Monday, November 12, 2012

Oh, more school? Maybe? This just seems like TREBLE.

Now that I got your attention with an awful music pun, there has been a major change in my life.

Well, it's not emotional, it's more career.

I went to Eugene with Jonathan on Thursday, last week. I was checking out the graduate program, meeting the clarinet instructor, and checking out the school itself. In case you're still confused, it is University of Oregon. There's a picture in case you're still confused.

Now, I came from a mediocre music program at best, with no private training (I didn't know it existed), with a plastic Bb Bundy clarinet. I played on 4 reeds, had a beginner mouthpiece, didn't know what solo contests were, didn't know All State existed, didn't know anything, really.

George Fox University turned my life completely around. I found out that I didn't even tongue. I had awful reeds, my clarinet was worthless, my embouchure was wrong, completely (I played with an oboe embouchure), my hands were stiff, my tone was edgy, and I was clueless entirely. Until I was whipped into shape. My instructor, despite our strained relationship, turned me from a weak, non-existant player, to what I am now. She broke all (that I know of) of my bad habits, taught me how to play and caught me up to the level I needed to be for advanced undergraduate. I bought a professional clarinet, mouthpiece, and improved my reeds, while expanding my repertoire. At first, I was thoroughly discouraged. Why would I be a performer? It's what I originally wanted. But I felt like there was no way to catch up. But I still loved music, so I inherited Music Education into my major, creating a double major.

Last spring, Pat decided to send Alyssa (a bassoon player) and I to the CBDNA conference. We were to play with the intercollegiate honor band. I felt excited. This was the first collective band I had played in (keep in mind, I didn't know All State existed until college). Let me tell you, I was HUMBLED. These players were GOOD. I was fifteenth chair out of twenty(secretly amused I beat Linfield), and the first chair was spectacular. In fact, his intensity scared me a little. I wanted to be like him, but I felt like all hope was lost.

On the last day, the director asked us to raise our hands to which major we were. I realized I was the only third that was performance, and I was even further discouraged from performing itself. Until he said what I didn't expect. This was what changed me forever.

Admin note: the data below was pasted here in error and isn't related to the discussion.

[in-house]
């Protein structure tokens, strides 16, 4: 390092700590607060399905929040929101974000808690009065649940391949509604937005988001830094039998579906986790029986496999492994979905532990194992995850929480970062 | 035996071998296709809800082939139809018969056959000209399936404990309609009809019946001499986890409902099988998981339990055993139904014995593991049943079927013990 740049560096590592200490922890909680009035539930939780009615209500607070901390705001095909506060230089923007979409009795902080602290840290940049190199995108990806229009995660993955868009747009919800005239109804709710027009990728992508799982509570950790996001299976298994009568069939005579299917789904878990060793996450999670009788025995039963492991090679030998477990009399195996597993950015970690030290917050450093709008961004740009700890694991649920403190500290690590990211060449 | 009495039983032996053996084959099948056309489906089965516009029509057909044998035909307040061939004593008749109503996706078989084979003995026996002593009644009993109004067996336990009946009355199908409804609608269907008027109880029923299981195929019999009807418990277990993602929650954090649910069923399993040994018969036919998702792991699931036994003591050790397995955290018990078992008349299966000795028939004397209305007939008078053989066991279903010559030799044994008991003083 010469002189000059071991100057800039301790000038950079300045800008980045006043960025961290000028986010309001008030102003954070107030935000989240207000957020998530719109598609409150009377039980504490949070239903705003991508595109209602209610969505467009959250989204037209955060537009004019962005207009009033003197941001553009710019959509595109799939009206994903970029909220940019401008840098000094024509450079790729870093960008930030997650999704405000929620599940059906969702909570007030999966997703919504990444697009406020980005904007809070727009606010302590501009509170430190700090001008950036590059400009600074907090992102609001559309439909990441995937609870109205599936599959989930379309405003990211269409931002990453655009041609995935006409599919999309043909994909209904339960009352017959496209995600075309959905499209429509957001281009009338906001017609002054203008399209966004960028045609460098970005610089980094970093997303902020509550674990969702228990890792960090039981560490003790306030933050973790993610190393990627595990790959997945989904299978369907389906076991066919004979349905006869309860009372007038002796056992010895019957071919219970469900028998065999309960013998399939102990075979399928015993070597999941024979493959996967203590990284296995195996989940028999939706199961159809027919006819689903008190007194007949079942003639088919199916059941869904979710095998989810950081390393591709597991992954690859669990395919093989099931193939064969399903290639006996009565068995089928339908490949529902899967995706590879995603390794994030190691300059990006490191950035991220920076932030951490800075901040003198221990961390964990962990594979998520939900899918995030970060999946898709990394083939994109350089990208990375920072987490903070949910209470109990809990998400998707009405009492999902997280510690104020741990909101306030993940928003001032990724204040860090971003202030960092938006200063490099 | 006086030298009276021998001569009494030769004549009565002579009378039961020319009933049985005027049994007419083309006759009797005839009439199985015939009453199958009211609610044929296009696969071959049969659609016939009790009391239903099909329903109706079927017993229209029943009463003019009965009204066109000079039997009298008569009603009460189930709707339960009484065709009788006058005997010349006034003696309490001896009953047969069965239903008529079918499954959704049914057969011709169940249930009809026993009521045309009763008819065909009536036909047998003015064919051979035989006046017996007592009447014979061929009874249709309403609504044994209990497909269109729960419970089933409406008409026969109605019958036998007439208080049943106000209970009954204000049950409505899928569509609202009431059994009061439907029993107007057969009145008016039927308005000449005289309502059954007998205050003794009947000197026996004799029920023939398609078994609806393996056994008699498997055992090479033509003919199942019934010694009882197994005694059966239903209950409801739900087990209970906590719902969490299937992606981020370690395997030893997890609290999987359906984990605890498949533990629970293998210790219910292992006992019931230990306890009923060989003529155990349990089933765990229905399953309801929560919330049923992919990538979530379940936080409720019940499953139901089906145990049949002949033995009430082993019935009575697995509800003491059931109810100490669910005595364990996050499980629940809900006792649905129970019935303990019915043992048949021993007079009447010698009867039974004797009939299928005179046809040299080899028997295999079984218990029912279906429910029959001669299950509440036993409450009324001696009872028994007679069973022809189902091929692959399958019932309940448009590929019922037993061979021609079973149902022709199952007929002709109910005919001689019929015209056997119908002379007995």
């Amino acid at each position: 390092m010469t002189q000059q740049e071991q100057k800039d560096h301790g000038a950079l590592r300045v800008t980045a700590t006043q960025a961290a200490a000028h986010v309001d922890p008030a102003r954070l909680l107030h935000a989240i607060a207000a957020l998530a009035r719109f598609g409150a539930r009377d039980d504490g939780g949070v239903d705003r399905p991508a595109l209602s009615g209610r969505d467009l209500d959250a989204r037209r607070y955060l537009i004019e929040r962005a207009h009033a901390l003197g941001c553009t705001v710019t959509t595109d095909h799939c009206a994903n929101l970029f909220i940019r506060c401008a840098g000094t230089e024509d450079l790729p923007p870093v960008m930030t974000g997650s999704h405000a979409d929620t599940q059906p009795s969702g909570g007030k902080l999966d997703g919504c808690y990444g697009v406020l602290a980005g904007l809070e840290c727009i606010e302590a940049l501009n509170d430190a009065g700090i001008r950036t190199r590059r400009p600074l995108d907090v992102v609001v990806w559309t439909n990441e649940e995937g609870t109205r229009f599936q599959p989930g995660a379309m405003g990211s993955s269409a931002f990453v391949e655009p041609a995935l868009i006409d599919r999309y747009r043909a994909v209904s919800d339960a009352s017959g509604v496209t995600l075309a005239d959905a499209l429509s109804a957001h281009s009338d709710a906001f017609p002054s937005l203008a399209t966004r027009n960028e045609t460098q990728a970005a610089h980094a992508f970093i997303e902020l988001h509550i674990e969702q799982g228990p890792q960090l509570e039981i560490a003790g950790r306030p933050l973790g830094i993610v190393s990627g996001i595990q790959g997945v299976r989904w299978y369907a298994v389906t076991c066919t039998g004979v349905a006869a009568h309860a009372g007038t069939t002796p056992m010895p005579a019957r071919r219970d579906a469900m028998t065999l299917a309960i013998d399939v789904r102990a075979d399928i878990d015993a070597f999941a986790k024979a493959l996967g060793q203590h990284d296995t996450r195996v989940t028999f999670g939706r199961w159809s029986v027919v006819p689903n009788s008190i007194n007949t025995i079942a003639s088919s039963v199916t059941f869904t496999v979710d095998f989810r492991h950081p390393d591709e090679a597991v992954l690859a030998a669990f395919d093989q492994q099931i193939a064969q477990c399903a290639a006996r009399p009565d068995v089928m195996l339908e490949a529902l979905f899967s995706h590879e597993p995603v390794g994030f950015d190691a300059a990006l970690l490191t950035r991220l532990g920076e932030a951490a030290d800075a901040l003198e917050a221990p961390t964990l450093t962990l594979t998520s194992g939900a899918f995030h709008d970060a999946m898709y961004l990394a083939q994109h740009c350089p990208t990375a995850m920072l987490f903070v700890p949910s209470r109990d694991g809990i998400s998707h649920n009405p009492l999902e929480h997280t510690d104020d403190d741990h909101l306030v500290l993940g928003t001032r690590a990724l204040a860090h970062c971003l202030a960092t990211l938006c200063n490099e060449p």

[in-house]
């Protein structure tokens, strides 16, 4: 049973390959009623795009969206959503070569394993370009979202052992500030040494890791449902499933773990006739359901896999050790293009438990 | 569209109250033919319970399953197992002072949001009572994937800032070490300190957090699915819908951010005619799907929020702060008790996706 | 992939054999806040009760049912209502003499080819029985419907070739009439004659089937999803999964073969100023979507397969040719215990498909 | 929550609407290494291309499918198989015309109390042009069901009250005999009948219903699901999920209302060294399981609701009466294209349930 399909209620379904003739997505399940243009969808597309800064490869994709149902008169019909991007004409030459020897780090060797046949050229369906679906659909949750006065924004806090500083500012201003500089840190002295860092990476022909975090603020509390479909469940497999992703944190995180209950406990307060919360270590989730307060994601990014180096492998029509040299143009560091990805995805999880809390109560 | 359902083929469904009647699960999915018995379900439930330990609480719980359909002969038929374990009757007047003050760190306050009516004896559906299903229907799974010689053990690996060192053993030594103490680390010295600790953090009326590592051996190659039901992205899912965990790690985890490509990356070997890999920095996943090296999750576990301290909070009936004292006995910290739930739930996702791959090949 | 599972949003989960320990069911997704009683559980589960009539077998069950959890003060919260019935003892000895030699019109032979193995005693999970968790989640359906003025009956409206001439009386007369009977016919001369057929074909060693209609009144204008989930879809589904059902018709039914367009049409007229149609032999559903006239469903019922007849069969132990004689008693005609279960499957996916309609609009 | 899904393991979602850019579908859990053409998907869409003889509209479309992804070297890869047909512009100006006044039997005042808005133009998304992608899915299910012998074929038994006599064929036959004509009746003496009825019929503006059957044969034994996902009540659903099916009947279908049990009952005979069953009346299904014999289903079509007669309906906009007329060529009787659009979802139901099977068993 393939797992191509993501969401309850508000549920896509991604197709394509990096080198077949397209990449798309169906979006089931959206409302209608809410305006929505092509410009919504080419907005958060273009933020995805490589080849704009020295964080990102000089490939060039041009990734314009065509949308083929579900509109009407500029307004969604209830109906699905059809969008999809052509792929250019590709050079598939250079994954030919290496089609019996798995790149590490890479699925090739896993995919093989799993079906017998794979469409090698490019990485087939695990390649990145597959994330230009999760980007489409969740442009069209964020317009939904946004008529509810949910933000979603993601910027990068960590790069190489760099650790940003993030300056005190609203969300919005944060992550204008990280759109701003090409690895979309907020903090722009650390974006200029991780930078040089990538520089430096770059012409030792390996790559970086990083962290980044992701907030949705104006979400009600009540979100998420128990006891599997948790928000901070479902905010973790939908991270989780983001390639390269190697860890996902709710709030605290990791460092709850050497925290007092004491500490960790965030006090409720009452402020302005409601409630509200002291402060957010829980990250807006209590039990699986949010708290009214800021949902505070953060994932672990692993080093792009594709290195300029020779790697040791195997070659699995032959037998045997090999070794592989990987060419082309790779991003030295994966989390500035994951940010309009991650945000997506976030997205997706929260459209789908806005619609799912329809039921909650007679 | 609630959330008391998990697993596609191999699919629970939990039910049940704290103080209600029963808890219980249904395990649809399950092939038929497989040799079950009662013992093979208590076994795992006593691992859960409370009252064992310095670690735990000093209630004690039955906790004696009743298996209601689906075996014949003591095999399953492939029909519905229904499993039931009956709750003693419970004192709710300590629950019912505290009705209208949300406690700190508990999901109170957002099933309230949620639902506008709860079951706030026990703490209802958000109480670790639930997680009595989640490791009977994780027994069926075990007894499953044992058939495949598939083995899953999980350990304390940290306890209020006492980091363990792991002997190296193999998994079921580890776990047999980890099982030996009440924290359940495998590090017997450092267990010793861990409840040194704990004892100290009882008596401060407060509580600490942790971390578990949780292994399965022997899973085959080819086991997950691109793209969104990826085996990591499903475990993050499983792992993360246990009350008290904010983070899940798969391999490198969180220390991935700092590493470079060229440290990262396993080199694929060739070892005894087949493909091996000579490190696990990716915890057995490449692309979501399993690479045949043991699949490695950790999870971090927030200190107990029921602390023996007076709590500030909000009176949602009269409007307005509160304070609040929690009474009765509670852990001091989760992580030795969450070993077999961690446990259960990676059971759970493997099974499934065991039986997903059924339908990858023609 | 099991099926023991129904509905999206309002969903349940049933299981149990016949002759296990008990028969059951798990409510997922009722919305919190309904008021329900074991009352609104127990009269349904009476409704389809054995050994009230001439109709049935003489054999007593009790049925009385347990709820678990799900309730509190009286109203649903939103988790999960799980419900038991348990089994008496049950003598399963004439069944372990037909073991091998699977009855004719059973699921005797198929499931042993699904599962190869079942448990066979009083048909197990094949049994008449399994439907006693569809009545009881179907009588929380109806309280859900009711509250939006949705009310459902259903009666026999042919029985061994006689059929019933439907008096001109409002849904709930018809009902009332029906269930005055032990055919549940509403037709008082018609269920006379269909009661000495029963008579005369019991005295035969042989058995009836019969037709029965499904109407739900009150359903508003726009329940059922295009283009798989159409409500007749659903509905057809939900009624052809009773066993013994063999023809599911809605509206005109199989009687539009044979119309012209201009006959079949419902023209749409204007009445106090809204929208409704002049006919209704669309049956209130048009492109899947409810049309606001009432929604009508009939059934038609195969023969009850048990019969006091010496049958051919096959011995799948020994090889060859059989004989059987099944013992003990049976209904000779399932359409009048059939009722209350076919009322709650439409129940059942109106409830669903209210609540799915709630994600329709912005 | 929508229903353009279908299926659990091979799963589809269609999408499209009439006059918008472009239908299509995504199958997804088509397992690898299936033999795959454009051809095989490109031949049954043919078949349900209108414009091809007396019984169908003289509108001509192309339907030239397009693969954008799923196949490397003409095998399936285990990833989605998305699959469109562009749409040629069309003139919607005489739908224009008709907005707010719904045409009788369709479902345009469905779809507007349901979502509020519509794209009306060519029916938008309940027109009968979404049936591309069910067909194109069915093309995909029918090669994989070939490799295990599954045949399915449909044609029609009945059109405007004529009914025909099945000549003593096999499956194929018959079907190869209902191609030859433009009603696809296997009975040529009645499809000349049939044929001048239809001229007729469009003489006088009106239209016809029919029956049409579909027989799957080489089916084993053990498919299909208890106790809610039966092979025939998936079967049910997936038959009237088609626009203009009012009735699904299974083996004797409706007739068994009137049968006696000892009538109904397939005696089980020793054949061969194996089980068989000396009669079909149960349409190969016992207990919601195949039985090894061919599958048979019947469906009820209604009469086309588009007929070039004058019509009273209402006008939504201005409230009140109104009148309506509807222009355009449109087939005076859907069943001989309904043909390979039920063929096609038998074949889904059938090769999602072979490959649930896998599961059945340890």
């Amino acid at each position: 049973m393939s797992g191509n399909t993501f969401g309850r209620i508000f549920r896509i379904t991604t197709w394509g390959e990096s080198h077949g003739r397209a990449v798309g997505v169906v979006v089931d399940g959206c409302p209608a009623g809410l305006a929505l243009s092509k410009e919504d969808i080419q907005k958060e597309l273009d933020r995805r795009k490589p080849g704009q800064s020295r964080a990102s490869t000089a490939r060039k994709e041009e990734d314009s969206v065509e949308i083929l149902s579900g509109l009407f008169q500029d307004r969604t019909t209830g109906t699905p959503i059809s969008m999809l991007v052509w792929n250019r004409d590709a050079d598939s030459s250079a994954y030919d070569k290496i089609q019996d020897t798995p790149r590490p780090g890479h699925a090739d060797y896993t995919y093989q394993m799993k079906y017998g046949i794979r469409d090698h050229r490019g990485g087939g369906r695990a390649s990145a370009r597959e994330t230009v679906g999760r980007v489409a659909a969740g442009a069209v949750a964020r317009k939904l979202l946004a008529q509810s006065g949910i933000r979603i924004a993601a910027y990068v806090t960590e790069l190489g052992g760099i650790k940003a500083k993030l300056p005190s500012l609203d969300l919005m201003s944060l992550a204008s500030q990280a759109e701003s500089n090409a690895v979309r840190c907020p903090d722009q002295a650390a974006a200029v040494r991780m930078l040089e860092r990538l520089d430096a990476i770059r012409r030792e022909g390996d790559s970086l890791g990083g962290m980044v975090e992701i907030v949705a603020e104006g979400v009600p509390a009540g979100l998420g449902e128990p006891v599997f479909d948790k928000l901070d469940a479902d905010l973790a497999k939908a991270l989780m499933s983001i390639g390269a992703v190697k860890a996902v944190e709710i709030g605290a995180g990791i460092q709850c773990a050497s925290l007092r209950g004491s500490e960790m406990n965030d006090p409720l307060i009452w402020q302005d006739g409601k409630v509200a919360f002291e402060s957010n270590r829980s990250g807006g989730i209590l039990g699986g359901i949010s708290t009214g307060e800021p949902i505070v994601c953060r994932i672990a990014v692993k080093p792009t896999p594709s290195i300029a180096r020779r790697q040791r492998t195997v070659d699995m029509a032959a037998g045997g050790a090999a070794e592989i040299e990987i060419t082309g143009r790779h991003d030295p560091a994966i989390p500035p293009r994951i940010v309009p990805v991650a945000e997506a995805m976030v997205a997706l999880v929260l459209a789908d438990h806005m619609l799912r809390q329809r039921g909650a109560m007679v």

"If you want to perform, perform! Don't just sit around and watch other people do it. Some people start at different levels. Some will take more work, some will take less, but if you work hard enough, you will eventually get there. Don't sell yourself short."

I sat there stunned. I had convinced myself in three years that I wasn't worth it. I loved teaching, but I LOVED performing. The high, the love, the fact I could influence, and the way I understood the music. I felt my eyes tear up, and I felt like, in a way, he was speaking directly to me. I wanted to perform. Why did I tell myself I couldn't?

So, after that weekend, I focused on performing. And I realized that I wanted to go to grad school. University of Oregon wasn't even on my list of options until a professor mentioned graduating from there and the good program it had.

Again, I was stunned when I arrived. There were 15 clarinet majors. Only 2 here at Fox. And these were amazing players. But I only felt driven at that point.

I told the instructor that I would do anything to be the best and I noticed that I was echoing the same words I had spoken to Pat Vandehey when I auditioned for the George Fox band. I wanted to be the best. I wanted to perform. I still want to be the best and perform, and I felt myself tearing up while talking to the clarinet instructor at U of O last week. I was conveying my heart, much like I had during my GFU audition. It was all I wanted. To perform and be the best. It was strange how, even though I myself have changed immensely, that the love and drive has not changed. It may have been widened due to teaching, but it has stayed with me for four years.

After all this time, since I have started this blog, I can honestly say that that will never change.

In a sense, not changing is also a strange thing, too.

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